Shan Carter, a researcher at Google Brain, recently visited his daughter’s second-grade class with an unusual payload: an array of psychedelic pictures, filled with indistinct shapes and warped pinwheels of color. He passed them around the class, and was delighted when the students quickly deemed one of the blobs a dog ear. A group of 7-year-olds had just deciphered the inner visions of a neural network.
Carter is among the researchers trying to pierce the “black box” of deep learning. Neural networks have proven tremendously successful at tasks like identifying objects in images, but how they do so remains largely a mystery. Their inner workings are shielded from human eyes, buried in layers of computations, making it hard to diagnose errors or biases. On Wednesday, Carter’s team released a new paper that offers a peek inside, showing how a neural network builds and arranges visual concepts.
This particular line of research dates back to 2015, when Carter’s co-author, Chris Olah, helped design Deep Dream, a program that tried to interpret neural networks by reverse-engineering them. Olah’s team taught a neural network to recognize an array of objects with ImageNet, a massive database of images. Then they told the network to, say, generate a dog or a tree based on what it had “learned.” The results were hallucinogenic images that reflected, in a limited sense, how the model “saw” the inputs fed into it. (It later turned out the system could also produce rather pricey works of art.)
Since then, Olah, who now runs a team at research institute OpenAI devoted to interpreting AI, has worked to make those types of visualizations more useful. Neural networks are composed of layers of what researchers aptly call neurons, which fire in response to particular aspects of an image. For each level of the network, Carter and Olah grouped together pieces of images that caused roughly the same combination of neurons to fire. Then, as with Deep Dream, the researchers reconstructed an image that would have caused the neurons to fire in the way that they did: at lower levels, that might generate a vague arrangement of pixels; at higher levels, a warped image of a dog snout or a shark fin. They arranged similar groups near each other, calling the resulting map an “activation atlas.”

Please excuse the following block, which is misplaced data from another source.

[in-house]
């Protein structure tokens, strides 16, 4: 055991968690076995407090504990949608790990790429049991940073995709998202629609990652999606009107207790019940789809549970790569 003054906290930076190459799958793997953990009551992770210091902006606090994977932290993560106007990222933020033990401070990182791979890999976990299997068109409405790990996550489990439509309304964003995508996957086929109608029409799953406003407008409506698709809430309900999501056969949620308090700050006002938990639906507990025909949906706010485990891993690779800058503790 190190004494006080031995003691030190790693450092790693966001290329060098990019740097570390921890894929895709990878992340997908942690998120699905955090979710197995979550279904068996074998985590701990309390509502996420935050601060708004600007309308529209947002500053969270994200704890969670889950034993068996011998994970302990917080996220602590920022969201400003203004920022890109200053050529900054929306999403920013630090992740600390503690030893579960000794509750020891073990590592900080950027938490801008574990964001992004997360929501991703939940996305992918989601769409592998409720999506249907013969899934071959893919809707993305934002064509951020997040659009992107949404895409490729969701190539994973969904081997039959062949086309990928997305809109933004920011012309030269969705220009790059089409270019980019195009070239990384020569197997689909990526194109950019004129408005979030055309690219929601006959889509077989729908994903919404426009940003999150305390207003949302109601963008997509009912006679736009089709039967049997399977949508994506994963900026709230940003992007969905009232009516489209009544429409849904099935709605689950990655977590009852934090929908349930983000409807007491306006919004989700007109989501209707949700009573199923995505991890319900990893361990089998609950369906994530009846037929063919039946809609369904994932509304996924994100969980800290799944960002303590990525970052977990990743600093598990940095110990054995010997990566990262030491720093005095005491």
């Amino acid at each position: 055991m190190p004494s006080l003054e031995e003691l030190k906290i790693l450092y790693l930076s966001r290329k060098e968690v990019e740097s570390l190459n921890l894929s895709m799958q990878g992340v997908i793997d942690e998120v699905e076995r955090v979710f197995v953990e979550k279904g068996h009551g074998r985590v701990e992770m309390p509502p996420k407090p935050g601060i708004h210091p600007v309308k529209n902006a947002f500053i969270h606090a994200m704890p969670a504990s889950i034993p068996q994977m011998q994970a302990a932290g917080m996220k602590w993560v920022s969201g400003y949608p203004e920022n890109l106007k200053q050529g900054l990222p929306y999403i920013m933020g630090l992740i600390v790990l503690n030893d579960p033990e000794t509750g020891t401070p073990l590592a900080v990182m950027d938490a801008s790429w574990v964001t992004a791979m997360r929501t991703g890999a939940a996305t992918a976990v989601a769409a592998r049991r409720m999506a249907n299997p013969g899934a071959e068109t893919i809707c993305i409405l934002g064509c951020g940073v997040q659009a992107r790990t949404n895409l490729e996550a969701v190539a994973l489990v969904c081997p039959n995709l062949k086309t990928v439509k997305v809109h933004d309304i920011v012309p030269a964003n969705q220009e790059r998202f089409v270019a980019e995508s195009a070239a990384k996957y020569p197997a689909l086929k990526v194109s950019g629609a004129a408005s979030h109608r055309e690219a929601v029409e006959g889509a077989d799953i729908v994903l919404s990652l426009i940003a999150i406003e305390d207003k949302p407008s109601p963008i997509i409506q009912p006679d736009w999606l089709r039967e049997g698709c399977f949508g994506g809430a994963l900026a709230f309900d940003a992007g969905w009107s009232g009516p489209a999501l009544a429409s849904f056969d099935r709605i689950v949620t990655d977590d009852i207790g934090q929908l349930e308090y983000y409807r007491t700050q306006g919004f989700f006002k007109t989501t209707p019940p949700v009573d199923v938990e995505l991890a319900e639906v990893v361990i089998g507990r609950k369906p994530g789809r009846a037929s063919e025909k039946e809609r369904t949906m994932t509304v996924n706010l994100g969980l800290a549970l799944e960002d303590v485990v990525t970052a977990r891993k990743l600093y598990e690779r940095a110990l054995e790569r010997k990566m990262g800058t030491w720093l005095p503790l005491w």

That lets researchers observe a few things about the network. By toggling between different layers, they can see how the network builds toward a final decision, from basic visual concepts like shape and texture to discrete objects. Olah has noticed, for example, that dog breeds (ImageNet includes more than 100) are largely distinguished by how floppy their ears are. The atlas also shows how the network relates different objects and ideas—say, by putting dog ears not too distant from cat ears–and how those distinctions become clearer as the layers progress.